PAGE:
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Pain in the neck?


In most instances, neck pain, though more common in adult life, is not due to any serious disease or disorder.


... but stress and a poor posture are some of the causes.

NECK pain is an increasingly common symptom seen in the urban populations of the world. While more common in adult life, particularly affecting the elderly, it can occur in all age groups.

It is a symptom triggered by many problems ranging from the minor to the major. Most instances are not due to any serious disease or disorder. The common causes are: headaches because of stress, migraine headaches, poor posture (arising from occupational habit), cervical spondylosis and various types of arthritis affecting the bones of the neck. Occasionally, neck pain may arise after a "whip lash" injury to the neck, sustained usually in road accidents.

Neck pain may be mild or severe, acute in onset, or gradual and chronic.

Headache, shoulder pain and pain radiating to the upper limbs may often accompany it. Associated symptoms such as stiffness, soreness and spasm of the neck and shoulder muscles may occur. If there is pressure on the nerves caused by the underlying problem there may be neurological symptoms such as tingling, numbness and so on, usually in the upper limbs. At times, where there is pressure on the spinal cord, there may be serious symptoms such as weakness of the legs, loss of bladder or bowel control.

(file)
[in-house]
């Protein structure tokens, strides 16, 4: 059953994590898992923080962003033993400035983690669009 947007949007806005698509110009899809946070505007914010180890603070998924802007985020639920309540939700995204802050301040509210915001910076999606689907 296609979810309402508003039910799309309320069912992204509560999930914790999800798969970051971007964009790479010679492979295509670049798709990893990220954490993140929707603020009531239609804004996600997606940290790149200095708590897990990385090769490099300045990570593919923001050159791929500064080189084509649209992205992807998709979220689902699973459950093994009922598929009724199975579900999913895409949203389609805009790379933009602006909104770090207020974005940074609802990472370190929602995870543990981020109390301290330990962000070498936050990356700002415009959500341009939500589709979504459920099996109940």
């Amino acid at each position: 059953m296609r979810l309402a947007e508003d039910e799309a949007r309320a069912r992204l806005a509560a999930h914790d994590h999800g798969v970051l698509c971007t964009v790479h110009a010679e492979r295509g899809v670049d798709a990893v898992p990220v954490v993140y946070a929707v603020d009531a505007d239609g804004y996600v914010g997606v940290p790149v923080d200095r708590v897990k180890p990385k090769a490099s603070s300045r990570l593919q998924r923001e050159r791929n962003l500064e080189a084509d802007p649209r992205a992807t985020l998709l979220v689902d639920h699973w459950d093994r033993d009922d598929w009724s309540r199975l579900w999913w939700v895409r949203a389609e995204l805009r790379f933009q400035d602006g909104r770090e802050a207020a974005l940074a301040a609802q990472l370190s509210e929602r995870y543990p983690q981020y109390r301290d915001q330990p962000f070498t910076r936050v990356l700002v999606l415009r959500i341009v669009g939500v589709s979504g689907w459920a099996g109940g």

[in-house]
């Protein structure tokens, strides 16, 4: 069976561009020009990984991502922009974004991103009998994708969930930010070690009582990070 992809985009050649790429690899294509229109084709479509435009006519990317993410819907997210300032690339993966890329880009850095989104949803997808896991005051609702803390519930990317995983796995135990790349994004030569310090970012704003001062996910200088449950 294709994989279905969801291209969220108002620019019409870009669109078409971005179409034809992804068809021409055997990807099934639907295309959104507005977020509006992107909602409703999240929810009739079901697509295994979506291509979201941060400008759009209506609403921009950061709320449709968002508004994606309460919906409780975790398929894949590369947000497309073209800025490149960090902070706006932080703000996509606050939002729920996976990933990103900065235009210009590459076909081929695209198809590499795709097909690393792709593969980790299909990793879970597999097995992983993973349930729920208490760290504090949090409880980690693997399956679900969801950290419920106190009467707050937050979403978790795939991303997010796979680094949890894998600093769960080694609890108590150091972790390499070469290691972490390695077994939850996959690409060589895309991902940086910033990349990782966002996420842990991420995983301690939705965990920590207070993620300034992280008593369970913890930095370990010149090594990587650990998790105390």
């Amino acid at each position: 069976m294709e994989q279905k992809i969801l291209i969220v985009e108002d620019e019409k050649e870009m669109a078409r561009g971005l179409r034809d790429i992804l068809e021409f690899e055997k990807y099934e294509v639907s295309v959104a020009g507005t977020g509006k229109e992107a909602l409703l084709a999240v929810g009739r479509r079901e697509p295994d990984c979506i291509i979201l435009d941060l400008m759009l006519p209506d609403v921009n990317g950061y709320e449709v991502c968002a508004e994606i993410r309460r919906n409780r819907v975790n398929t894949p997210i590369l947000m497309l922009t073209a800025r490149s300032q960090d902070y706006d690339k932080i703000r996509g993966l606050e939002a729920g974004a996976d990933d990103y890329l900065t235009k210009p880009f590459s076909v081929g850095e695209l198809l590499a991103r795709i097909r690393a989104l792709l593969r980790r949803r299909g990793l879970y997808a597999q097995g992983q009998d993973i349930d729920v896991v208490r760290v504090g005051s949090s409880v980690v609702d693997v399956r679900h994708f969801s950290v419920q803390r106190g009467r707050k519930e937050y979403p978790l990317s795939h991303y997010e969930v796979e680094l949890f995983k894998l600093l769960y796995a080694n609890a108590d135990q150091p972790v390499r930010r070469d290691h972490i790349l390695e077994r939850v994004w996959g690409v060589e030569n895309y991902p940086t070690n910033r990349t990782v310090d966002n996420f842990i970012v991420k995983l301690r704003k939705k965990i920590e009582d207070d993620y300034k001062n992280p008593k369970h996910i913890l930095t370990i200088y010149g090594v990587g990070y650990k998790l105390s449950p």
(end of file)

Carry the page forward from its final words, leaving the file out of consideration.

Fortunately, such problems are relatively rare.

When neck pain is severe enough to interfere with one's life style or when there are associated neurological symptoms, it is best to have it assessed by a doctor. Other than a thorough clinical examination, additional investigations include an x-ray of the neck. In selected instances, where compression damage to the nerves or spinal cord is suspected, a magnetic resonance imaging (MRI) scan may be done.

In mild instances of neck pain, simple painkillers and anti-inflammatory drugs are prescribed. Self-help measures such as fomentation, cold packs, gentle massage with topical agents to relieve pain can be very soothing. Help may also be had through physiotherapy, advice on improving the posture, use of a soft surgical collar, advice on avoiding bending or stooping and on how best to carry weights. It is only in rare instances that surgery may be required. Surgery, for instance, may be required to relieve pressure on the nerves or the spinal cord, thus preventing nerve damage.

Alternative medicine offers much to relive neck pain. The Alexander technique (which improves the posture) and yoga (which improves strength and flexibility of muscles) are obvious examples. Herbal traditions exist around the world to soothe and comfort a painful neck.

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